This seems a strange misreading of the Pentagon papers, though one that is perhaps consistent with Dr. Arendt's tendency in this essay to overlook the role played by the realities of Communism in the shaping of American foreign policy. For one would have thought that the almost “exclusive” object of the Vietnam intervention was to prevent Communist states from conquering their non-Communist neighbors. Indeed, if we are to consider “naked” facts rather than the “deeper causes” proposed by various ideologues, it is this which, if anything, seems to have “exclusively guided” American foreign policy for thirty years. It explains our refusal to countenance the swallowing up of Berlin into East Germany, our military aid to Greece and Turkey, our creation of a Western military alliance, of alliances along the Asian frontiers of the great Communist states, our war in Korea, our maintenance of troops there, and so on.
There is no issue of the promotion of “images” in all this, or in the disastrous attempt to prop up South Vietnam and preserve it as a non-Communist state. There is after all a radical difference, in reality, having nothing to do with images, that Dr. Arendt well understands, between Communist—that is, totalitarian—states and other states, a difference of great significance. Dr. Arendt does not argue, as she well might have, that we were radically misguided (perhaps by “images”) in the way we went about the defense of South Vietnam, that our defense became a travesty and may have damaged South Vietnam, in simple human terms, much more than any Communist conquest could have done. One could understand such an argument. What is incomprehensible, however, is that the entire objective of this intervention should have been forgotten, mislaid, so to speak, by Dr. Arendt, that she should have come to see the matter in such simple—and such mistaken—terms as the maintenance of our image as the “mightiest power on earth.”3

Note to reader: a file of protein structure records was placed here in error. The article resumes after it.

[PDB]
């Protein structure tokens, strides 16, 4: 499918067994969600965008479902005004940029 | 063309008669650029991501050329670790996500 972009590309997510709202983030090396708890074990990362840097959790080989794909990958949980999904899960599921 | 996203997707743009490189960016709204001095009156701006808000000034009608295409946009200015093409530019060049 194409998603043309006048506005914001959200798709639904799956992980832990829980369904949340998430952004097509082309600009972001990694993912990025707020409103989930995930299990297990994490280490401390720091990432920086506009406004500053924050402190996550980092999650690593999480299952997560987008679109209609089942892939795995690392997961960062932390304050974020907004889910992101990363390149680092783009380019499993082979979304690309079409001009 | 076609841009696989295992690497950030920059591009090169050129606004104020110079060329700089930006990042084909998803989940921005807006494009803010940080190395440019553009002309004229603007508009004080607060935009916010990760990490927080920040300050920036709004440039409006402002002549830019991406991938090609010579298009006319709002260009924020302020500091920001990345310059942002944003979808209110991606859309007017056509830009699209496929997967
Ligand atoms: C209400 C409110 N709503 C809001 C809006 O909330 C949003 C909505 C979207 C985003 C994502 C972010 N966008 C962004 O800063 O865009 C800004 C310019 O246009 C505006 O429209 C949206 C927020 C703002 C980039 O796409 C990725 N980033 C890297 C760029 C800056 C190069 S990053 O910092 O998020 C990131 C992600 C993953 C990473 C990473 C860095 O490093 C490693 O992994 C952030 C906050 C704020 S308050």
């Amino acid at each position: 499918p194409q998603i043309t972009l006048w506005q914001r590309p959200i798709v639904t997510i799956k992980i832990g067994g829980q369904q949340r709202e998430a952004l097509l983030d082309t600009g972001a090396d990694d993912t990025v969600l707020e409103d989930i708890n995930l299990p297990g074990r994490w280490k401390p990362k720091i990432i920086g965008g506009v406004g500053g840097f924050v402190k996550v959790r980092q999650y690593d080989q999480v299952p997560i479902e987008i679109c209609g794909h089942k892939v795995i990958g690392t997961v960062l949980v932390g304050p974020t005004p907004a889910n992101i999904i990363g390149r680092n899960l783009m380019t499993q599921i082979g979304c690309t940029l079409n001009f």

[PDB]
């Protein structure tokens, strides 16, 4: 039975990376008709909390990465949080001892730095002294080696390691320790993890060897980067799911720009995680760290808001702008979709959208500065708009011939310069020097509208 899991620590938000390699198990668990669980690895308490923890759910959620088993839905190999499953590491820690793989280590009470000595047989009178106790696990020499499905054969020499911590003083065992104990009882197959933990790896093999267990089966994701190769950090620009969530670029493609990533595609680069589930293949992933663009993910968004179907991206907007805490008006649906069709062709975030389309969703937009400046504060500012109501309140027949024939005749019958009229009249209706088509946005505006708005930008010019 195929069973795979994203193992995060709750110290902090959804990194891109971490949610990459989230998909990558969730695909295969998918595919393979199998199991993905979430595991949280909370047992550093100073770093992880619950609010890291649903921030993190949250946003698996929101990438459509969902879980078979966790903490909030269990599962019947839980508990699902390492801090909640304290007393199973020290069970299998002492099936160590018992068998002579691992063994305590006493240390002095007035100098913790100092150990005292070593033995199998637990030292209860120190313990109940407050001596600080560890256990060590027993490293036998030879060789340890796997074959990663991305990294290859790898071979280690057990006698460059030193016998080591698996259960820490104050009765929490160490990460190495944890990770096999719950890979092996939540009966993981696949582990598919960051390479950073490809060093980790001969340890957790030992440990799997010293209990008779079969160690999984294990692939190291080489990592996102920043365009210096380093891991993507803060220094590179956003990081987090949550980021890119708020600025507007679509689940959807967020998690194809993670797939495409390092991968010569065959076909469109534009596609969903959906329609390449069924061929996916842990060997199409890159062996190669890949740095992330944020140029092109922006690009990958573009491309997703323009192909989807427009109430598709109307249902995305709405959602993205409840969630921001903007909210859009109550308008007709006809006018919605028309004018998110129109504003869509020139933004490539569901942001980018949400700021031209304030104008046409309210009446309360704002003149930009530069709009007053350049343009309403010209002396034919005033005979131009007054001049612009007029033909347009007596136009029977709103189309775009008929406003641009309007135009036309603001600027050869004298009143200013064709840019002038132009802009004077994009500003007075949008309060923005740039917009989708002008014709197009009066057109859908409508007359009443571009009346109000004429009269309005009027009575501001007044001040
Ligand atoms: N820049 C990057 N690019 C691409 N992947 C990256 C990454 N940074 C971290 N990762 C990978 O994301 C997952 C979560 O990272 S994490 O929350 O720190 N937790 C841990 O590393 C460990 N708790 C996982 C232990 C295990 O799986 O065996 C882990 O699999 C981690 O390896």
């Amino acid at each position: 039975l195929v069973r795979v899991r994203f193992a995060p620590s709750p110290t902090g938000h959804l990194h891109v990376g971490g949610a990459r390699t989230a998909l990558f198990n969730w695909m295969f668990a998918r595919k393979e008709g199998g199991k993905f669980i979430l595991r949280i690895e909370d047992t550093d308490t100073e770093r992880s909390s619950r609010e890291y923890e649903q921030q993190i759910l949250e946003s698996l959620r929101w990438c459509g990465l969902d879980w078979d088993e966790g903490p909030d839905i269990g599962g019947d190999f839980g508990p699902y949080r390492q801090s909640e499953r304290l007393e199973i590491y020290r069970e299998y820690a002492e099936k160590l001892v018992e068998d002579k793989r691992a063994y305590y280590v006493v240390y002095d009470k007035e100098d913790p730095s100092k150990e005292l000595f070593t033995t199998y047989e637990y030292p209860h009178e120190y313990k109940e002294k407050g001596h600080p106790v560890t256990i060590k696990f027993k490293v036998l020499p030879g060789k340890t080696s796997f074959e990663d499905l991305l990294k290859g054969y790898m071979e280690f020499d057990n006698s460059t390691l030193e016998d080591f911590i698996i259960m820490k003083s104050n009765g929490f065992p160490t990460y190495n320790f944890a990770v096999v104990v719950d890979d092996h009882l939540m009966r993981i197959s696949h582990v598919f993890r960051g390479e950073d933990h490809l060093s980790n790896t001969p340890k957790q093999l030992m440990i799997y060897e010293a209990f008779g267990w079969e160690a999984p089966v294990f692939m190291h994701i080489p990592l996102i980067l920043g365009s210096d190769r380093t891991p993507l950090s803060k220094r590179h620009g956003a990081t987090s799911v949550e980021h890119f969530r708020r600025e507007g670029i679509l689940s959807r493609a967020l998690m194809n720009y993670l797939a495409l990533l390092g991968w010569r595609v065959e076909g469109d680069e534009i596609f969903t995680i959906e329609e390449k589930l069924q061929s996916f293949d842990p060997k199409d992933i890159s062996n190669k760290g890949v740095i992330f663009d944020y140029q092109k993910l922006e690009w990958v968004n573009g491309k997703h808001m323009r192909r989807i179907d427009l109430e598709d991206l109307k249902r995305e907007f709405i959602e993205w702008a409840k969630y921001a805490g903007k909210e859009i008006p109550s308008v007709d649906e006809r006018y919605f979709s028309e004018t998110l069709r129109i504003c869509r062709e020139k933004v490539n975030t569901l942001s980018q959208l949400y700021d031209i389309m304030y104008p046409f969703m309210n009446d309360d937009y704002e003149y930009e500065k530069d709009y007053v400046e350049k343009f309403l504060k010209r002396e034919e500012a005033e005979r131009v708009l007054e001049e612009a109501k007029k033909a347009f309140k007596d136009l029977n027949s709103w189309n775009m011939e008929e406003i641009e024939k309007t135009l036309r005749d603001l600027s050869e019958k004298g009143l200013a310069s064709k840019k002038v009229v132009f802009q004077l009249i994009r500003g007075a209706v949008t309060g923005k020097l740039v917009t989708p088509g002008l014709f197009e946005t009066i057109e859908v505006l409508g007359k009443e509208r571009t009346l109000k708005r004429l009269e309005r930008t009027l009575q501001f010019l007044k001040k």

Considering alternatives to her theory of the aim of our involvement in Vietnam, Dr. Arendt dismisses—quite properly—the possibility that it was “profit or power [or] anything so real as influence in Asia to serve particular tangible interests . . .,” but the one aim that stares one in the face, the stated aim, the obvious one that nothing in the Pentagon papers contradicts—the containment of Communist power—is magisterially ignored as if it did not exist.